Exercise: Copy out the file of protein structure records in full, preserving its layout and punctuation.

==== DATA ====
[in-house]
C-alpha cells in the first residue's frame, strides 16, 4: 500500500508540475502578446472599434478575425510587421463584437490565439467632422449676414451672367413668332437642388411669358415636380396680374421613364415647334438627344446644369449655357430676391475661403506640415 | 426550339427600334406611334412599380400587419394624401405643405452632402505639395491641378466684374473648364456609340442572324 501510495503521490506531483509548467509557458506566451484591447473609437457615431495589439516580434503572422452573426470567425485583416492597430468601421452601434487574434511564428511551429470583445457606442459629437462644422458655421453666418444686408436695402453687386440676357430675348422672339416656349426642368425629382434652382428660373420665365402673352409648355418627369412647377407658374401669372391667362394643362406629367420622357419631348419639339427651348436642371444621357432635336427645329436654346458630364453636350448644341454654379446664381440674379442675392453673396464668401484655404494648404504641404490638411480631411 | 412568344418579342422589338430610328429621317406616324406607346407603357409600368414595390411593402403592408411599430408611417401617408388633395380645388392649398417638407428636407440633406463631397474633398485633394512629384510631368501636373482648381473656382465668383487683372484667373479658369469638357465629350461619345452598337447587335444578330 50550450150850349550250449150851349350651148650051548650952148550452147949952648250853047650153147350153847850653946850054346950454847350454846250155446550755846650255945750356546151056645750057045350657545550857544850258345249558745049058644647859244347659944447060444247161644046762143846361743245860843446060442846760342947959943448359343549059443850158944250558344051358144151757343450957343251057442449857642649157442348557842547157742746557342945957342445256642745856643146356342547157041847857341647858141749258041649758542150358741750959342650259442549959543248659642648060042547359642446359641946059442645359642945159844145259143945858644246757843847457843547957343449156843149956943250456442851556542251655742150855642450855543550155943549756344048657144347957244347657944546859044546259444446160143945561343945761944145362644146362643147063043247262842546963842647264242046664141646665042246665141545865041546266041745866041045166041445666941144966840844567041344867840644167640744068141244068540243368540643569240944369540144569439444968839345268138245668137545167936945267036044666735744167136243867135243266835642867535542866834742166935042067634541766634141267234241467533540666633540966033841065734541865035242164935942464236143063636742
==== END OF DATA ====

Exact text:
[in-house]
C-alpha cells in the first residue's frame, strides 16, 4: 500500500508540475502578446472599434478575425510587421463584437490565439467632422449676414451672367413668332437642388411669358415636380396680374421613364415647334438627344446644369449655357430676391475661403506640415 | 426550339427600334406611334412599380400587419394624401405643405452632402505639395491641378466684374473648364456609340442572324 501510495503521490506531483509548467509557458506566451484591447473609437457615431495589439516580434503572422452573426470567425485583416492597430468601421452601434487574434511564428511551429470583445457606442459629437462644422458655421453666418444686408436695402453687386440676357430675348422672339416656349426642368425629382434652382428660373420665365402673352409648355418627369412647377407658374401669372391667362394643362406629367420622357419631348419639339427651348436642371444621357432635336427645329436654346458630364453636350448644341454654379446664381440674379442675392453673396464668401484655404494648404504641404490638411480631411 | 412568344418579342422589338430610328429621317406616324406607346407603357409600368414595390411593402403592408411599430408611417401617408388633395380645388392649398417638407428636407440633406463631397474633398485633394512629384510631368501636373482648381473656382465668383487683372484667373479658369469638357465629350461619345452598337447587335444578330 50550450150850349550250449150851349350651148650051548650952148550452147949952648250853047650153147350153847850653946850054346950454847350454846250155446550755846650255945750356546151056645750057045350657545550857544850258345249558745049058644647859244347659944447060444247161644046762143846361743245860843446060442846760342947959943448359343549059443850158944250558344051358144151757343450957343251057442449857642649157442348557842547157742746557342945957342445256642745856643146356342547157041847857341647858141749258041649758542150358741750959342650259442549959543248659642648060042547359642446359641946059442645359642945159844145259143945858644246757843847457843547957343449156843149956943250456442851556542251655742150855642450855543550155943549756344048657144347957244347657944546859044546259444446160143945561343945761944145362644146362643147063043247262842546963842647264242046664141646665042246665141545865041546266041745866041045166041445666941144966840844567041344867840644167640744068141244068540243368540643569240944369540144569439444968839345268138245668137545167936945267036044666735744167136243867135243266835642867535542866834742166935042067634541766634141267234241467533540666633540966033841065734541865035242164935942464236143063636742